Many people show their passion on these lights so we can own benefits to the life. Some of the new LED lighting ideas are almost unbelievably good. One that I have already featured is the LED panel Light? After a visit to the importer, I now sees that this is only one of many very exciting lighting products – all using LEDs.
Some of the products include a bi-pin halogen led panel light. Just like any other light, it operates from 12V AC, but draws only a rated 8W. A visual comparison between a LED and halogen lamp reveals that the light output is a little lower (measured at 370 vs. 530 lumens at 850mm from the lamp), but the power difference is huge. Note that the visual difference is not as great as may be implied by the measured difference. My halogen lamp (which is used under my workbench so I can find things I’ve dropped) draws 50W including the “electronic transformer”, but the LED lamp draws only 6.48W, using either AC or DC.
Yes, that is a tiny fan you can see on the right. Because the lamp is so small, heat sinking the LEDs becomes an issue, so the fan was included to keep the temperature down. The fan is a 3-lead type, so the electronics knows if the fan stops and will flash the lamp as a warning. While standard halogen led panel light has been responsible for a number of house fires* because they get so hot, this is a very unlikely scenario with the LED replacement.
The ability to operate just fine with 12V DC is a benefit too, since it can be powered from a battery if desired. The electronics includes current limiting for the LED T8 light, so the light output does not vary as the voltage changes, until it drops below about 10V. Any DC voltage from 11V up to 15V only changes the current drawn – it falls as the voltage is increased, keeping the power usage about the same regardless of supply voltage.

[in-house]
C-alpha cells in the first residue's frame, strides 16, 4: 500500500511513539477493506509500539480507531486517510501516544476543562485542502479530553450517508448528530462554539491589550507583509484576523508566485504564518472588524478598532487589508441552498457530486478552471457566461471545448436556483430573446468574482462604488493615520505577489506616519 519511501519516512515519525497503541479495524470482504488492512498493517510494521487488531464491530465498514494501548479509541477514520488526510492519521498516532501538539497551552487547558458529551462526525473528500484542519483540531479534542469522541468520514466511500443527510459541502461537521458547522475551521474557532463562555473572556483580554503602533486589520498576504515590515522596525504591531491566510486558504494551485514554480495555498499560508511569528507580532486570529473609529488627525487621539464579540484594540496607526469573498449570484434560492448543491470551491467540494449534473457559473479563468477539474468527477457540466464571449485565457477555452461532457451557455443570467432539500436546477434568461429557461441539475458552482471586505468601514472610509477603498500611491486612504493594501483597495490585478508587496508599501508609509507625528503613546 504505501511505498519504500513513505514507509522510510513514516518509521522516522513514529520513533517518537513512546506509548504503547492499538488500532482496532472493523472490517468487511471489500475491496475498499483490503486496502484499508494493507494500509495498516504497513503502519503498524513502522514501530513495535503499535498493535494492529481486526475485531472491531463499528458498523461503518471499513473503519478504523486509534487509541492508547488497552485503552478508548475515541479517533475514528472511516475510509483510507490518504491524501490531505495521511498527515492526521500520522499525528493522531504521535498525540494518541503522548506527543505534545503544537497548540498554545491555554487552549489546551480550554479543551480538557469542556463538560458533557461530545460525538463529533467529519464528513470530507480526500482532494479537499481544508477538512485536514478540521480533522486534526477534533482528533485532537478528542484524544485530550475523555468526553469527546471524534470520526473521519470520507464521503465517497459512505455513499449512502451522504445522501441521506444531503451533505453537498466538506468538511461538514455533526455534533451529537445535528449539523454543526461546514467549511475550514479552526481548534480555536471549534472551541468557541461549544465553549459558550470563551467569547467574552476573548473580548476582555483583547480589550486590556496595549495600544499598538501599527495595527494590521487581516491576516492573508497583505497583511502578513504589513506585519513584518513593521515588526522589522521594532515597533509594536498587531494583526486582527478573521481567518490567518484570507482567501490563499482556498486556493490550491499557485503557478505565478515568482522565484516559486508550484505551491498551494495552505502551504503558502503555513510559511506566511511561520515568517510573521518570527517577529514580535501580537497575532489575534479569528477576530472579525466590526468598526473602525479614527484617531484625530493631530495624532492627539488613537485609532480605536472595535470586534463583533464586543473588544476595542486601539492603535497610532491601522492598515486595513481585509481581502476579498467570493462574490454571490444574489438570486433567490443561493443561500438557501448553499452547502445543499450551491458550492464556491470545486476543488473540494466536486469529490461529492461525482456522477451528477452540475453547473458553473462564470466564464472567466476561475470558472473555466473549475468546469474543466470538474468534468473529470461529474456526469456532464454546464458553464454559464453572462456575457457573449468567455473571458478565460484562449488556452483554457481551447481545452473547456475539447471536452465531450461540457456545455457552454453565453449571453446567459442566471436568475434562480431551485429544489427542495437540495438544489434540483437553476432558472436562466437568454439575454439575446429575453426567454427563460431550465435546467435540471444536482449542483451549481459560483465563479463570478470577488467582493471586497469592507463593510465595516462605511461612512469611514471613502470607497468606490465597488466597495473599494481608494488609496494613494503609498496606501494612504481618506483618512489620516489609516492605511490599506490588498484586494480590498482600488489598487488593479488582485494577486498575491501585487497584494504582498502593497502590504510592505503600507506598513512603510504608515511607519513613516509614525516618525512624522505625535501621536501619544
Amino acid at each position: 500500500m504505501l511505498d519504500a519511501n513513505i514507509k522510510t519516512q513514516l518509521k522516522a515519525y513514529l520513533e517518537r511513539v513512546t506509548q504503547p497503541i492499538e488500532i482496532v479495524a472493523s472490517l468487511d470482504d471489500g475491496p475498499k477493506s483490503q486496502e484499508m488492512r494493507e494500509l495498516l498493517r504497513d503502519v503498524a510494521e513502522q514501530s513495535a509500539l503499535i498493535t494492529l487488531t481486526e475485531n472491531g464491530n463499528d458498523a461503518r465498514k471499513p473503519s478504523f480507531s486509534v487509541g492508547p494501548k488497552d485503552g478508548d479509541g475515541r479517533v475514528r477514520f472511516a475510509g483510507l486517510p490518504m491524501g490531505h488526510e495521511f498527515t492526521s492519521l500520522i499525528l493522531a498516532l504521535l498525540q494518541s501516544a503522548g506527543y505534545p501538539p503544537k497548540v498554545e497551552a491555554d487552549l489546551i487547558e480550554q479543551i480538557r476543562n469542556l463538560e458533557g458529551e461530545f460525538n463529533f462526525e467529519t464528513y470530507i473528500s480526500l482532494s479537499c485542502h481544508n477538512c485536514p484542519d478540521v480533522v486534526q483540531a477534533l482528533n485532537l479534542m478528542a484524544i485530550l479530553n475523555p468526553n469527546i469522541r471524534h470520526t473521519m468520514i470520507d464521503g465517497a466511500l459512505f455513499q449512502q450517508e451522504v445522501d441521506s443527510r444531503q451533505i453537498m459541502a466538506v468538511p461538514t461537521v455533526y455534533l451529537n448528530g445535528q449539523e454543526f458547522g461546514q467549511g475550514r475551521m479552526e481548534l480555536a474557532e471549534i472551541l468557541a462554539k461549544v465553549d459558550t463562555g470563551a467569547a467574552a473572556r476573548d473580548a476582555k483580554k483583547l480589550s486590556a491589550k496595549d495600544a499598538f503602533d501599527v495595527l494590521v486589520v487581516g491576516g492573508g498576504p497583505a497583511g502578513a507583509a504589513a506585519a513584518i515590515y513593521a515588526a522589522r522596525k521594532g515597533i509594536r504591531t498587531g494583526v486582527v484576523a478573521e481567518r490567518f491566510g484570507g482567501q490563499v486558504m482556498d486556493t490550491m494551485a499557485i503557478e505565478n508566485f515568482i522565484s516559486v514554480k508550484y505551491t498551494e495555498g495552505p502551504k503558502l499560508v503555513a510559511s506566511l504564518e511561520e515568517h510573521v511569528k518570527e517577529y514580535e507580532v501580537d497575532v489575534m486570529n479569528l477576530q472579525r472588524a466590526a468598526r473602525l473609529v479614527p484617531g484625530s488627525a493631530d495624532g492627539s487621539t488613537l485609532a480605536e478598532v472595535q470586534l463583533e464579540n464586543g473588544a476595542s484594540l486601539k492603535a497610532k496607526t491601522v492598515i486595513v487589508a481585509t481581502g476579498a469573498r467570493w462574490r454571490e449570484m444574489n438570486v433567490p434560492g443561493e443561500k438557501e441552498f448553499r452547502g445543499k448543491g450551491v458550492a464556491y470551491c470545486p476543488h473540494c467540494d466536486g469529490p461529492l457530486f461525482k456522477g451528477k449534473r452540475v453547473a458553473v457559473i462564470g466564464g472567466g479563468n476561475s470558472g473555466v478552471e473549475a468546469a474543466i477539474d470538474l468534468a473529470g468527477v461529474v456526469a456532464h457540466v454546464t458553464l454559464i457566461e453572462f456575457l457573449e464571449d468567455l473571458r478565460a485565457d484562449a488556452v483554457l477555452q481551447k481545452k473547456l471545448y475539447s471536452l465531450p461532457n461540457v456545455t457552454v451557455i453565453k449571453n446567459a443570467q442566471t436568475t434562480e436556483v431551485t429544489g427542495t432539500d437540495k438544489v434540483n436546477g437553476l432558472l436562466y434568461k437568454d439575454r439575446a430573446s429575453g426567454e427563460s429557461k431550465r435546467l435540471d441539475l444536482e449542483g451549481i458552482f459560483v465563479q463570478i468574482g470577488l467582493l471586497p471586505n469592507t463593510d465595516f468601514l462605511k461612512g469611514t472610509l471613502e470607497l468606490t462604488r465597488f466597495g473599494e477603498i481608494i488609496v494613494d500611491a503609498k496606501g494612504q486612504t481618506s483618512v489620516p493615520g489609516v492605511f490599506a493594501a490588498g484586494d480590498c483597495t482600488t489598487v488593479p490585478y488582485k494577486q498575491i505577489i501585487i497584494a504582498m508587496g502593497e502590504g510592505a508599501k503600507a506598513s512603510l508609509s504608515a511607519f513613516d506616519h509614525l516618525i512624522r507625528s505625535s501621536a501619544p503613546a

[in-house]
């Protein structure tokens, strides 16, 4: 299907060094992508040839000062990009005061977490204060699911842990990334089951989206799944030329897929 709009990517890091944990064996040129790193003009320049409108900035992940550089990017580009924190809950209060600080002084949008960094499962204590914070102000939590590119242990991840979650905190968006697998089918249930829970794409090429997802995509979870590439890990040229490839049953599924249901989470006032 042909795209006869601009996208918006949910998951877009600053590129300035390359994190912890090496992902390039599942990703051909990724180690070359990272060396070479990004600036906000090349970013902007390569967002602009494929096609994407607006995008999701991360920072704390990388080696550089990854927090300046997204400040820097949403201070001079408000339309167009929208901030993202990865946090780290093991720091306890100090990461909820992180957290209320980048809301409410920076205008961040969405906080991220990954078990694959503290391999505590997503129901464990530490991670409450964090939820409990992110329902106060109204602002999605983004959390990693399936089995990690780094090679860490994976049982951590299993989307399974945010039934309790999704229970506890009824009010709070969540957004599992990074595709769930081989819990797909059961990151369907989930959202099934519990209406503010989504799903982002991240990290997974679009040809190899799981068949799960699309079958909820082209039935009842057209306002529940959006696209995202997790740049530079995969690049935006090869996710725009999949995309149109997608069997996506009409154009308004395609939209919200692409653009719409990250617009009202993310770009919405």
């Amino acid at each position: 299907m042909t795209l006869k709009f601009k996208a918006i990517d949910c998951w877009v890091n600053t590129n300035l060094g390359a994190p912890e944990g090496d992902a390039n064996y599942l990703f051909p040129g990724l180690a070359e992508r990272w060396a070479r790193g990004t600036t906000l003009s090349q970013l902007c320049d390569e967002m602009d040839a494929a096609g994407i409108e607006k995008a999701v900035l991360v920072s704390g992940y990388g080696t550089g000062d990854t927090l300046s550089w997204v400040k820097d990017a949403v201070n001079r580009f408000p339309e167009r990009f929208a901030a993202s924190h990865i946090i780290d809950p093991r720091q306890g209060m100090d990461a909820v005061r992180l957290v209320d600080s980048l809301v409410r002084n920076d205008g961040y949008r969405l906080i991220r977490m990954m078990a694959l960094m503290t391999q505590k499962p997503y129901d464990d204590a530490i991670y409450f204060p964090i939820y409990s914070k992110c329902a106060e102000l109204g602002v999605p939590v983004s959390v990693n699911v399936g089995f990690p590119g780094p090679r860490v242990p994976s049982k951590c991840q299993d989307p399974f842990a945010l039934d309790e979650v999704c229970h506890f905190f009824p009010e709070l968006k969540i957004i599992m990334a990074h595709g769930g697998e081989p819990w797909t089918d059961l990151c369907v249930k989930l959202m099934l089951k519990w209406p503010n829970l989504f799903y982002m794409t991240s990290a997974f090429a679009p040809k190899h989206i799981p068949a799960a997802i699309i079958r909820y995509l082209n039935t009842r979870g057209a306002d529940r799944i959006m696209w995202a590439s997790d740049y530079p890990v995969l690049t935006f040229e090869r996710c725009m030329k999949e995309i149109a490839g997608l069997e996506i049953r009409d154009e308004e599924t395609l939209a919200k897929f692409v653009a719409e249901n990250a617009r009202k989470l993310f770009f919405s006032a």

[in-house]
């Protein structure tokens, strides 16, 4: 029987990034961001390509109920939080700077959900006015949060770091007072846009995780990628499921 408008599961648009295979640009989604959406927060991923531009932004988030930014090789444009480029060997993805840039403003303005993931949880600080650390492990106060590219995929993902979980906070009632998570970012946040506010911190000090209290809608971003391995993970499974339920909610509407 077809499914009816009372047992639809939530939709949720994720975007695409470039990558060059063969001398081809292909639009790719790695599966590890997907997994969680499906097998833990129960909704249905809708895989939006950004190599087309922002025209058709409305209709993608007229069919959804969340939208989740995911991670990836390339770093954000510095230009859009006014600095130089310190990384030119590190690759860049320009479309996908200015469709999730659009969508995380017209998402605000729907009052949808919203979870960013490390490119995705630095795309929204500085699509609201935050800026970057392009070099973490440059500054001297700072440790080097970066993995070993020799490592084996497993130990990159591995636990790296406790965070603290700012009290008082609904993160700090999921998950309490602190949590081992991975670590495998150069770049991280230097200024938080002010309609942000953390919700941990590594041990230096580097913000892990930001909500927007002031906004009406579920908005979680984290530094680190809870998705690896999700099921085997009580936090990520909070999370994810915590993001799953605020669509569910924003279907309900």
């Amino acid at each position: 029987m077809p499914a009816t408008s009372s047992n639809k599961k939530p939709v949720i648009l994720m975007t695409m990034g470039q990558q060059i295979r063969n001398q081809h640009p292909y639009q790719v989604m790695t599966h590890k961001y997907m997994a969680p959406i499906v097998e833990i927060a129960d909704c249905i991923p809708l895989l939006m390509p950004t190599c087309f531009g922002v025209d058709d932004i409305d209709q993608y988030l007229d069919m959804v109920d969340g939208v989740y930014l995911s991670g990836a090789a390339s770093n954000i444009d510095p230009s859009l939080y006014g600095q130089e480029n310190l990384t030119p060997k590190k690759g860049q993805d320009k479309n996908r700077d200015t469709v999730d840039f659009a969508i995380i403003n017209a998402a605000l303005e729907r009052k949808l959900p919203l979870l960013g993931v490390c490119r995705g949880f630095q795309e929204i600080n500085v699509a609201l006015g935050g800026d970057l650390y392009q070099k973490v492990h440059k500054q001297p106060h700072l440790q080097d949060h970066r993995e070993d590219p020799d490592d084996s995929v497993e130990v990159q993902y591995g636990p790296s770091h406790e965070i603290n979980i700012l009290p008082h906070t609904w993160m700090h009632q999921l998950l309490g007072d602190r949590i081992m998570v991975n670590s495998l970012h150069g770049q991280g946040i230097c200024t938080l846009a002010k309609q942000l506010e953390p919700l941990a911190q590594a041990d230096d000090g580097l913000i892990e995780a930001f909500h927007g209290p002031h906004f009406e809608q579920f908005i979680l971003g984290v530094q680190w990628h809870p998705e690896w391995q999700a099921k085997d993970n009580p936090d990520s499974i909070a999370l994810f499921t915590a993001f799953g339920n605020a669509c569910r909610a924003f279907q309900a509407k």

With all electronics, maintaining the lowest possible operating temperature is important, and prolongs the life of the LEDs, ICs and other electronics. Fortunately, the latest LED lamps are getting much better at dissipating minimal power, and the amount of heat that needs removal is much lower than any other light source.
Many of the issues with current LED T8 technology are directly related to the fact that all currently available luminaries are made so that the lamp can be changed. We are entering a new era, where the light source will last so long that it will probably never require replacement. This makes it much easier to design the fittings to maximize heat dissipation to keep the LED tubes, and simple modules will replace the standard bulb-shaped lamp. Other than for replacement in existing fittings, the days of the bulb (or globe) as we currently know it is definitely numbered.
The LED T8 modules are each held in place by 4 metal thread screws, and the LEDs are under a molded plastic cover that is well sealed against moisture ingress and insect invasion. Each module has 28 LEDs, which I expect are about 1.2 Watts each. All LEDs are mounted onto a substantial aluminum based circuit board, which is then attached to the heat sink visible on the back of the module. There will always be losses in the power supply, but will be fairly low – I’d be guessing, but around 7-10W would be typical for a supply having a typical efficiency of 93-95%. On that basis, each panel has around 30-33W of power to the LEDs.
The forward voltage of white LEDs falls by about LED T8. The temperature coefficient may be anything for white LEDs, and as a result the temperature calculation can only ever be an estimate using this method. Measuring the heat sink temperature showed an almost identical temperature rise, so the calculation seems fairly close. If natural lights can bring more benefits to life then we can bring more to life.